Sam Peckinpah is a name that goes along with controversy in the film world. In fact, one of his nicknames was “Bloody” Sam. Straw Dogs continued that streak of controversy, and even went on to be banned in the UK for 18 years! The reasons for this is Peckinpah’s unapologetic depictions of violence and rape, and his filming something so graphic at the time was pretty ballsy and I respect that. This has made the film somewhat of a keystone in modern film making, even if Peckinpah’s depiction of women can be somewhat… I don’t know… misogynistic?
David Sumner (Dustin Hoffman) and his wife Amy (Susan George) are trying to get away from the anti-war protests and anger that has engulfed the United States, so to get some peace and quiet they move to a small village in Cornwall, England. This being the village where Amy grew up, she starts to get harassed by an old boyfriend. The troubles don’t stop there as a group of drunken villagers begin tormenting them day in and day out, until one day David just can’t take it anymore. As the villagers begin attacking his house, David lets out a much more violent side and shows that he will kill, maim, and otherwise disfigure anybody who steps through his door.
The first time through this movie, it feels really slow and really boring. I will admittedly say that for a while, I wasn’t really feeling the movie at all. Then the climax came and the whole drama played out and I was sitting on my couch in a state of shock. First of all, in terms of suspense, I can’t believe how intense and violent this climax is, and in such a way that I felt like I was stuck in the scene. The lighting and sound is gritty and dark, and once David begins blasting Irish music, my blood really starts pumping. Another thing that this now infamous climax does though is make you appreciate the slow boil of this movie and the constant pushing that the villagers do to David.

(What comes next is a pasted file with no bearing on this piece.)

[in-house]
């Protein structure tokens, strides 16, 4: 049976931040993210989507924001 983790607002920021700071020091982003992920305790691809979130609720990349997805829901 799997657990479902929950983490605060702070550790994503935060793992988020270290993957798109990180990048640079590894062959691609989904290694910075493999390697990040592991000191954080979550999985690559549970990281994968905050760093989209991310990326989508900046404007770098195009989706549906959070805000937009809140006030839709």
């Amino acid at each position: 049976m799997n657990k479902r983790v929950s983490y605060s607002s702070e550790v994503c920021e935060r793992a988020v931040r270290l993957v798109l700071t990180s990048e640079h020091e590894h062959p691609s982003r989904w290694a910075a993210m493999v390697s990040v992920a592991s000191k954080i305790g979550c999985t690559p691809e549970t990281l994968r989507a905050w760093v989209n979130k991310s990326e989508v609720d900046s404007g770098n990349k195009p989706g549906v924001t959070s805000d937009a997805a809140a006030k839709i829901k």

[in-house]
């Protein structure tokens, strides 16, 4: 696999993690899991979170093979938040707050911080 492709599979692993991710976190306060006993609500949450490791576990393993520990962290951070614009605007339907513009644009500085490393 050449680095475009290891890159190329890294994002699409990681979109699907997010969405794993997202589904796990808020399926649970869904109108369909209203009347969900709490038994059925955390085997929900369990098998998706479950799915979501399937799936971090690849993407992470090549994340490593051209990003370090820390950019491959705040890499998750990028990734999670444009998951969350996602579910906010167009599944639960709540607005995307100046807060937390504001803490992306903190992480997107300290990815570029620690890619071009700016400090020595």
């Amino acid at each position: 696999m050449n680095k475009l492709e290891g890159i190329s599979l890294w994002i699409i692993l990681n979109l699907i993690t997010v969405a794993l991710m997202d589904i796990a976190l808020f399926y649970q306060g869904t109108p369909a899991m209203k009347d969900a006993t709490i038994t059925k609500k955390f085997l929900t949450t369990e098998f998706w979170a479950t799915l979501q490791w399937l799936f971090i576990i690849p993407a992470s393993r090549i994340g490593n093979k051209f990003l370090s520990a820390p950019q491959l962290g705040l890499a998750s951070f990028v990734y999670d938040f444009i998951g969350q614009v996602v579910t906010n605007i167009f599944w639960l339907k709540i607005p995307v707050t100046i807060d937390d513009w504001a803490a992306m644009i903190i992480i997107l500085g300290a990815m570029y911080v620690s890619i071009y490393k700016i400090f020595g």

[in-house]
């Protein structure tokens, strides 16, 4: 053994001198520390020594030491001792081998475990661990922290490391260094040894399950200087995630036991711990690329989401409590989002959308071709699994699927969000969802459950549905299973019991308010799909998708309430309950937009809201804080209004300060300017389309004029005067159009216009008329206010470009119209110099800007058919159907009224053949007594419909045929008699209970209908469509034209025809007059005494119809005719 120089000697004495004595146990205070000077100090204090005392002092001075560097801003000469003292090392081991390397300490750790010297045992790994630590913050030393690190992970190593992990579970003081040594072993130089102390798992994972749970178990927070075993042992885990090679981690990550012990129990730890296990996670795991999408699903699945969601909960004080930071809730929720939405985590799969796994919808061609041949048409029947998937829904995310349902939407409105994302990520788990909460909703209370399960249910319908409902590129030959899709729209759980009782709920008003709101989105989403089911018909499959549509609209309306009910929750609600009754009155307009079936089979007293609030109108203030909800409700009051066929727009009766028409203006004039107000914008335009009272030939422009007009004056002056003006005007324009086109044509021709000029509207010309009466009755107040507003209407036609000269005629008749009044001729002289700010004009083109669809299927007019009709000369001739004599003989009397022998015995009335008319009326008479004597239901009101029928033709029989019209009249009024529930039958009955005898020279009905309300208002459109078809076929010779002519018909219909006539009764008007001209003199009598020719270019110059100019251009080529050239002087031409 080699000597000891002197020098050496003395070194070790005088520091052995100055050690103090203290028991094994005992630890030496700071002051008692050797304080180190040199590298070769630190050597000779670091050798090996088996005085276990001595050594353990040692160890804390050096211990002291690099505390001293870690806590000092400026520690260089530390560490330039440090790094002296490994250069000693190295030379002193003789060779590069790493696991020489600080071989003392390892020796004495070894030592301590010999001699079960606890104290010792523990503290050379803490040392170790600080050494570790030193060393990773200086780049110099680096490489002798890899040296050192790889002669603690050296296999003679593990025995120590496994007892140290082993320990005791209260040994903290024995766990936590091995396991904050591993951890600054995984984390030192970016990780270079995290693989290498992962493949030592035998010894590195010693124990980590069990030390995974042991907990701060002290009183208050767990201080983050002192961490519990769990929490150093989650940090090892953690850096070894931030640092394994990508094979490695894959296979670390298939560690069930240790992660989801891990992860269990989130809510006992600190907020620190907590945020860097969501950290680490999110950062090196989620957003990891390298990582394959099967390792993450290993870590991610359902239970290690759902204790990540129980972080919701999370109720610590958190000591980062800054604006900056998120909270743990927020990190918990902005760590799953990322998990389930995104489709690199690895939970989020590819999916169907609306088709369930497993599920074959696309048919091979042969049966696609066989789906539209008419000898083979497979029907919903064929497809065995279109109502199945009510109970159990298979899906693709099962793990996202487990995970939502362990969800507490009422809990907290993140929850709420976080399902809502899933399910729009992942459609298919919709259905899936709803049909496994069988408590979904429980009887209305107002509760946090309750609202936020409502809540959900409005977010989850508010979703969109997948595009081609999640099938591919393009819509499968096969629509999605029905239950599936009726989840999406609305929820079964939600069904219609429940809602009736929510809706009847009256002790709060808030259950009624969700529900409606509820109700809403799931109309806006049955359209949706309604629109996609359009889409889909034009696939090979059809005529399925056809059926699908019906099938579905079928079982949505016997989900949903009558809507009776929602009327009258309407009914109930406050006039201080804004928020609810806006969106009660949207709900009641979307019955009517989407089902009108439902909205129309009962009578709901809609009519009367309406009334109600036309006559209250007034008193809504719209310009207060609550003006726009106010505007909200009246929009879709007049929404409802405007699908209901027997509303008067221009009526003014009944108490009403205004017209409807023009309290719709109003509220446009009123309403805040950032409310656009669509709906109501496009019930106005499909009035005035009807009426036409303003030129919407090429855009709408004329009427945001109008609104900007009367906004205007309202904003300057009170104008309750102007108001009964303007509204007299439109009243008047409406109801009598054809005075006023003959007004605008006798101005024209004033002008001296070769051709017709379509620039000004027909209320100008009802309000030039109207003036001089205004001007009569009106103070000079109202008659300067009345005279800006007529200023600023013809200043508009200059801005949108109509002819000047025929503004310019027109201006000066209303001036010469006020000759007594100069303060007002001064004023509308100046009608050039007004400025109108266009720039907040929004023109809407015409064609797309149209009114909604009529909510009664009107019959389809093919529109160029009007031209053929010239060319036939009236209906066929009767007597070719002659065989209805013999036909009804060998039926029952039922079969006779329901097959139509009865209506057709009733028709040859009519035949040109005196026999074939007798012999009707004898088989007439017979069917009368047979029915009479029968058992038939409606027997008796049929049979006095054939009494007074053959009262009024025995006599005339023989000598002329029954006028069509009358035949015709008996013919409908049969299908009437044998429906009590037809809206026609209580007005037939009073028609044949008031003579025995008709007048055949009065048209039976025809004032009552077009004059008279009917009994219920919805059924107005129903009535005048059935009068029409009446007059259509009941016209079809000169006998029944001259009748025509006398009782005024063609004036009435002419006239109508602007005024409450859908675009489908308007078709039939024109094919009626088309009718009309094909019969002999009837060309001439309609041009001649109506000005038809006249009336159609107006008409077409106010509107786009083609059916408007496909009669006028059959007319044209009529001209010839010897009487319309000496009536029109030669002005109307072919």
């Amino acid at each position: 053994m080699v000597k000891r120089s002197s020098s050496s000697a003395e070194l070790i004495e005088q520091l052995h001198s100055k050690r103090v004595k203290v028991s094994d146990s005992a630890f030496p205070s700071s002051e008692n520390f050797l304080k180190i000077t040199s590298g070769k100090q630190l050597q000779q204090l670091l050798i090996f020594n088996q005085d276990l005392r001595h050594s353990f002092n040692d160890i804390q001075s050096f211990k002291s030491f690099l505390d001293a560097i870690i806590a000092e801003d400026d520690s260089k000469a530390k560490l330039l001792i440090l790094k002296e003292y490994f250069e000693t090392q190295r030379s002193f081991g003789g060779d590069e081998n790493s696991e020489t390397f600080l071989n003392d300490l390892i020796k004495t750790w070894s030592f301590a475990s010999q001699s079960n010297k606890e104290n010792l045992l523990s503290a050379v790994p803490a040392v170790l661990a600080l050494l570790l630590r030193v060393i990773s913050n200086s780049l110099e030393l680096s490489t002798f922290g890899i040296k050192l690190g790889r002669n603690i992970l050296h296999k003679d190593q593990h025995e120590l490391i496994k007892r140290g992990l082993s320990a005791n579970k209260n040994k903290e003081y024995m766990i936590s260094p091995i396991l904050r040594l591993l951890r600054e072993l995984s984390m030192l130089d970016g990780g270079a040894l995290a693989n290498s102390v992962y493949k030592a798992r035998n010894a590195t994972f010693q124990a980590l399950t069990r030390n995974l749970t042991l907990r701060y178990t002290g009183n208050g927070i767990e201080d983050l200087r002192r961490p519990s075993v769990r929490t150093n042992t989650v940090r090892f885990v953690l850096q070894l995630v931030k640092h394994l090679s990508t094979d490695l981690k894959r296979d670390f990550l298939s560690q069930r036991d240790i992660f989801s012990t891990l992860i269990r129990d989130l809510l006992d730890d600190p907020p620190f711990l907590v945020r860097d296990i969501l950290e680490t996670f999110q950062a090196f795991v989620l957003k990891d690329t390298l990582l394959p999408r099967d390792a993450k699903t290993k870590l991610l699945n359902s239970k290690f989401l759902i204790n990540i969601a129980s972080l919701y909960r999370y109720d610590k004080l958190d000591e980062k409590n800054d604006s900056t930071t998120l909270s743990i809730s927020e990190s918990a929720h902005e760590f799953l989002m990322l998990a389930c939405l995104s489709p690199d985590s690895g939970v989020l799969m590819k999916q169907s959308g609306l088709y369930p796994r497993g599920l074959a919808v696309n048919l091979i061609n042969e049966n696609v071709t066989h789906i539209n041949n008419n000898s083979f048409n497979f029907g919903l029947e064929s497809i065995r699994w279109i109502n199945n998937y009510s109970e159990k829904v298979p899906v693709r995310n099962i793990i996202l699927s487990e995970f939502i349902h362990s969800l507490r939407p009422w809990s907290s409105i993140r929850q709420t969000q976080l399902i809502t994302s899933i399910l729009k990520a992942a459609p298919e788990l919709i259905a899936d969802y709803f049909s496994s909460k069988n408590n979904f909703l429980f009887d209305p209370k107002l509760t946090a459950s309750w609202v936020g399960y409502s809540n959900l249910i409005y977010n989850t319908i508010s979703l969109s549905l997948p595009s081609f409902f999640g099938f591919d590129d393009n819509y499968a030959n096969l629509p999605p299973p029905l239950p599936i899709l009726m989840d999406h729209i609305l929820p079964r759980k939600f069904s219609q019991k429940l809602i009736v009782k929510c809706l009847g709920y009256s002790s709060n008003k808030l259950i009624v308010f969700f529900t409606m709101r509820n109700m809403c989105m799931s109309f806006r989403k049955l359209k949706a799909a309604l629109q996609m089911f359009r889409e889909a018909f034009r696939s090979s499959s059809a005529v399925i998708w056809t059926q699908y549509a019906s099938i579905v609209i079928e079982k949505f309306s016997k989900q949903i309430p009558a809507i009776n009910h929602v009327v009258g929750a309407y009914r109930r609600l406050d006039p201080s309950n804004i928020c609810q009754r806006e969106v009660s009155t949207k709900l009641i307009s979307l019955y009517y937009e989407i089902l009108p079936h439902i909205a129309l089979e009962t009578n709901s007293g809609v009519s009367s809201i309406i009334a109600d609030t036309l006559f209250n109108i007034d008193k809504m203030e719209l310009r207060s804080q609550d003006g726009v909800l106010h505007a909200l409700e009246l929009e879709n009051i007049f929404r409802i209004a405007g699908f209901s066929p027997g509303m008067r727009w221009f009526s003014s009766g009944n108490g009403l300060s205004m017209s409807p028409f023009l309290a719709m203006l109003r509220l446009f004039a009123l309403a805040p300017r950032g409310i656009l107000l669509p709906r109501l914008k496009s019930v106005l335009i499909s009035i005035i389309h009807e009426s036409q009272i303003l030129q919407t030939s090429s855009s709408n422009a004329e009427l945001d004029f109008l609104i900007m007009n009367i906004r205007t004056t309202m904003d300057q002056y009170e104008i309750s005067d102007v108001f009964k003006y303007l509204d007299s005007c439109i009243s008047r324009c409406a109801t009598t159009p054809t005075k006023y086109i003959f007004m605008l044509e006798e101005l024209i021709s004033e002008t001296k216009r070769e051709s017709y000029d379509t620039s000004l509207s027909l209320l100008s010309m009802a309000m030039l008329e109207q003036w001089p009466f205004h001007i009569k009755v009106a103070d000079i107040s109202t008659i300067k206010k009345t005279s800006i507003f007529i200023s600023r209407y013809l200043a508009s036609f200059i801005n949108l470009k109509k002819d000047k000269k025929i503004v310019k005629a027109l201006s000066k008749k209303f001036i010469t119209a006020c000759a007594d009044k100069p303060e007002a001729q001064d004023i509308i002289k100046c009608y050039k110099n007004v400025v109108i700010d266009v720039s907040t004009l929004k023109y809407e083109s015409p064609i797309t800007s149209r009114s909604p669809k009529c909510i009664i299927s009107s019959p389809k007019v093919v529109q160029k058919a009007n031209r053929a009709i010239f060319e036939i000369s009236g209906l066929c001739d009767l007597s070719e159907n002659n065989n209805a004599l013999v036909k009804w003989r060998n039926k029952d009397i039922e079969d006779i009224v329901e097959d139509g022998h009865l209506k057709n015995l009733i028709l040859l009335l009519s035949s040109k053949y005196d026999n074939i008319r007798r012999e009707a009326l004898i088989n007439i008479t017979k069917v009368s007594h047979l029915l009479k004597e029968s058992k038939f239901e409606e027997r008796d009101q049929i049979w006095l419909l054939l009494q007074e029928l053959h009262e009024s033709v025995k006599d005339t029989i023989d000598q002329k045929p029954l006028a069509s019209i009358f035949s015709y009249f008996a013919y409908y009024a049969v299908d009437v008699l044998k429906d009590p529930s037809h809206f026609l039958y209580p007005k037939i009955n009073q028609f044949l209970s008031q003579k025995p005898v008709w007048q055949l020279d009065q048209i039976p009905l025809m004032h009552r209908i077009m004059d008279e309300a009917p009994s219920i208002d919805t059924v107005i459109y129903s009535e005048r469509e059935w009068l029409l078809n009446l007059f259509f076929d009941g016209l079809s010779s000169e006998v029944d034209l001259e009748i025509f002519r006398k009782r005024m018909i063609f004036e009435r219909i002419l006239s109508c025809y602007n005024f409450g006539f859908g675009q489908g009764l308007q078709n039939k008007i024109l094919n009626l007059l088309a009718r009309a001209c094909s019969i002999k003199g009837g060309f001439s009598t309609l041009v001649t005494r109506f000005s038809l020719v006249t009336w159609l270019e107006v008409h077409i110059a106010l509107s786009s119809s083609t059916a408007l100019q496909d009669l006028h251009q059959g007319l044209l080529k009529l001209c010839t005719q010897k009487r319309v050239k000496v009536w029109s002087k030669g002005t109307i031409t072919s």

When I say slow, I mean slow. It seems, at times, that nothing is really happening in the story, but once the movie is one you realize that everything is connected and everything is important. This isn’t a very complicated movie when it comes to the story, but the tension is what really makes it. It seems like every line of dialogue is pushing the movie forward in some way. Plus the slow pace of the movie makes the climax that I just can’t stop talking about even better since we’ve been waiting and watching for an hour and some minutes.
We’ve all been pushed in some ways in our lives, whether it’s at work or home, it’s happened to us before. In this way, we can relate to David and stand by him in his acts of extreme violence. Peckinpah had it right there. In terms of the woman in the movie… that can be debated. In a way, her dynamic made the movie very interesting, up until the end when she was just annoying. Without giving too much of the plot away, Amy behaves in a way that people may find unrealistic and kind of sexist towards women. That’s really the only fault I have for this movie. Unfortunately, this fault could be a major turn off for some people, which is really disappointing considering how great this movie is.
Straw Dogs is a violent and evil ride. Evil is a weird way to put it, but I feel like it’s one of those movies that have been stigmatized so much that it’s considered a necessary evil in the film world. It did help push film into the more modern direction and was a good early film in one of my favorite decades of film. This may not be for the weak stomached not folks who turn away at the possibility of cringing, but it is a very important movie and I love it very much!